Recently appointed Ferrari CEO Benedetto Vigna thinks that the automaker has a “deep understanding” of vehicle dynamics and that it will be able to make an exciting EV despite the extra weight of batteries.
“In terms of drive, in terms of… vehicle dynamics, we can manage this additional weight,” Vigna told CNBC in an interview. “It’s true, we have a few hundred kilos more than a regular ICE car for the same kind of horsepower, but what really… reassures me is the fact that we have [a] deep understanding of the vehicle dynamics.”
Vigna joined Ferrari after leaving a European tech company and has been tasked with shepherding the automaker into a new electric age. The CEO drew on that experience, explaining that the Italian supercar manufacturer already makes exciting vehicles despite the limitations of current manufacturing.
“Consider today, a lot of cars have, more or less, access to the same electronic chips,” Vigna said. “But we in Ferrari… the engineers in Ferrari, are able to provide something that is unique, that is distinctive.”
Despite his optimism, Vigna was still clear-eyed about the future, admitting that the transition to electric power will be “a challenge.” He argued, though, that it will also be an opportunity to make something new and exciting and distinctly Ferrari despite not featuring a V12.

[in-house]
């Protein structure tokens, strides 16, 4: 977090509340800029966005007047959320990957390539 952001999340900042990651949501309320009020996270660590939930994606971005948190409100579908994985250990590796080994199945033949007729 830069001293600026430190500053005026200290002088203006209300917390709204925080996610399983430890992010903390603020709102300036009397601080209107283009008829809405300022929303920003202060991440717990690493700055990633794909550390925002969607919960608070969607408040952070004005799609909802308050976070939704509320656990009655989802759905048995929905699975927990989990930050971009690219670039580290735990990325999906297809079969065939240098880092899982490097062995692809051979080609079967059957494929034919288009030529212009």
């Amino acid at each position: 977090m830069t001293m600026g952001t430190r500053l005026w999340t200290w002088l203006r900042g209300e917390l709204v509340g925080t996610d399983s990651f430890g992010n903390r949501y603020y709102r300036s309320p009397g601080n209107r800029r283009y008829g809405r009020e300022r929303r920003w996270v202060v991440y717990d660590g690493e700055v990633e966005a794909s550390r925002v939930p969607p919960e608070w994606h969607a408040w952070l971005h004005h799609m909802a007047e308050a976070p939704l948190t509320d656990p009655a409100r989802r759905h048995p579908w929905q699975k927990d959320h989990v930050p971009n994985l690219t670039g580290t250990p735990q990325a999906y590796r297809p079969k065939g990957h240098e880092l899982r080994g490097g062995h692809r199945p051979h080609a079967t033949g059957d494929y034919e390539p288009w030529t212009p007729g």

The automaker already produces two plug-in hybrid vehicles, including the 296 GTB and the SF90 Stradale, and plans to unveil its first fully electric vehicle in 2025. By 2026, it wants 55 percent of its lineup to be hybrid, five percent to be fully electric, and just 40 percent to be internal combustion.
Its electrification will only pick up pace from there. The automaker expects internal combustion vehicles to make up just 20 percent of its lineup by 2030. Fully electric and plug-in hybrid vehicles, meanwhile, will each make up 40 percent by that same point.
In order to ensure that those EVs are good enough to bear the Ferrari badge, and that their driving dynamics are as excellent as possible, the company will make their batteries in Maranello, Italy.
“The handcrafted battery modules will be integrated into the chassis of cars in a process focused on reducing the weight of the vehicle,” said Ferrari previously.